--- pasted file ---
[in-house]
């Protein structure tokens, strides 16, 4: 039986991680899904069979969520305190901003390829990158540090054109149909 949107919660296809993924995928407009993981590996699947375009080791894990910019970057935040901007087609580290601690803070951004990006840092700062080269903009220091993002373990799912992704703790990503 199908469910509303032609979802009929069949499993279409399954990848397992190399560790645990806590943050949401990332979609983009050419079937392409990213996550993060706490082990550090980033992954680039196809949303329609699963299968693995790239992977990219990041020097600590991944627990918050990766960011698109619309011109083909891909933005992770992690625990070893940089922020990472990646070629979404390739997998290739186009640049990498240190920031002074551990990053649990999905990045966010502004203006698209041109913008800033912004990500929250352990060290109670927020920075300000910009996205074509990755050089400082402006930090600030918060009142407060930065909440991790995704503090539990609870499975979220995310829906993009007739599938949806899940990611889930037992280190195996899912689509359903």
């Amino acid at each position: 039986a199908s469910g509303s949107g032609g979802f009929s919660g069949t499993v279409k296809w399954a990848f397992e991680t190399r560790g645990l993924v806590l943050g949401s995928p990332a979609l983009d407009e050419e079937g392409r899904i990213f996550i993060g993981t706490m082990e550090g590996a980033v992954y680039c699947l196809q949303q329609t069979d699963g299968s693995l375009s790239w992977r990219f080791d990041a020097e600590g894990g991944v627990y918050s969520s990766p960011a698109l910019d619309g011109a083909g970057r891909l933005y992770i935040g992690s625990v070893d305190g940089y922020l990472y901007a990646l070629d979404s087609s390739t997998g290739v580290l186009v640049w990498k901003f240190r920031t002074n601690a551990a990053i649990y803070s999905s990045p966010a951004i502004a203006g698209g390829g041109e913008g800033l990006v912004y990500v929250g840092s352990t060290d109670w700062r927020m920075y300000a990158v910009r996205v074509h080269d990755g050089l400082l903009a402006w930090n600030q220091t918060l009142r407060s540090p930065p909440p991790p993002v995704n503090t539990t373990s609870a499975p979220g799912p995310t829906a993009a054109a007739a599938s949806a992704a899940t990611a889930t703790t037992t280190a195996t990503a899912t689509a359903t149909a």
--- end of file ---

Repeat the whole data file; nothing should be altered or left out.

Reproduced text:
[in-house]
């Protein structure tokens, strides 16, 4: 039986991680899904069979969520305190901003390829990158540090054109149909 949107919660296809993924995928407009993981590996699947375009080791894990910019970057935040901007087609580290601690803070951004990006840092700062080269903009220091993002373990799912992704703790990503 199908469910509303032609979802009929069949499993279409399954990848397992190399560790645990806590943050949401990332979609983009050419079937392409990213996550993060706490082990550090980033992954680039196809949303329609699963299968693995790239992977990219990041020097600590991944627990918050990766960011698109619309011109083909891909933005992770992690625990070893940089922020990472990646070629979404390739997998290739186009640049990498240190920031002074551990990053649990999905990045966010502004203006698209041109913008800033912004990500929250352990060290109670927020920075300000910009996205074509990755050089400082402006930090600030918060009142407060930065909440991790995704503090539990609870499975979220995310829906993009007739599938949806899940990611889930037992280190195996899912689509359903």
């Amino acid at each position: 039986a199908s469910g509303s949107g032609g979802f009929s919660g069949t499993v279409k296809w399954a990848f397992e991680t190399r560790g645990l993924v806590l943050g949401s995928p990332a979609l983009d407009e050419e079937g392409r899904i990213f996550i993060g993981t706490m082990e550090g590996a980033v992954y680039c699947l196809q949303q329609t069979d699963g299968s693995l375009s790239w992977r990219f080791d990041a020097e600590g894990g991944v627990y918050s969520s990766p960011a698109l910019d619309g011109a083909g970057r891909l933005y992770i935040g992690s625990v070893d305190g940089y922020l990472y901007a990646l070629d979404s087609s390739t997998g290739v580290l186009v640049w990498k901003f240190r920031t002074n601690a551990a990053i649990y803070s999905s990045p966010a951004i502004a203006g698209g390829g041109e913008g800033l990006v912004y990500v929250g840092s352990t060290d109670w700062r927020m920075y300000a990158v910009r996205v074509h080269d990755g050089l400082l903009a402006w930090n600030q220091t918060l009142r407060s540090p930065p909440p991790p993002v995704n503090t539990t373990s609870a499975p979220g799912p995310t829906a993009a054109a007739a599938s949806a992704a899940t990611a889930t703790t037992t280190a195996t990503a899912t689509a359903t149909a």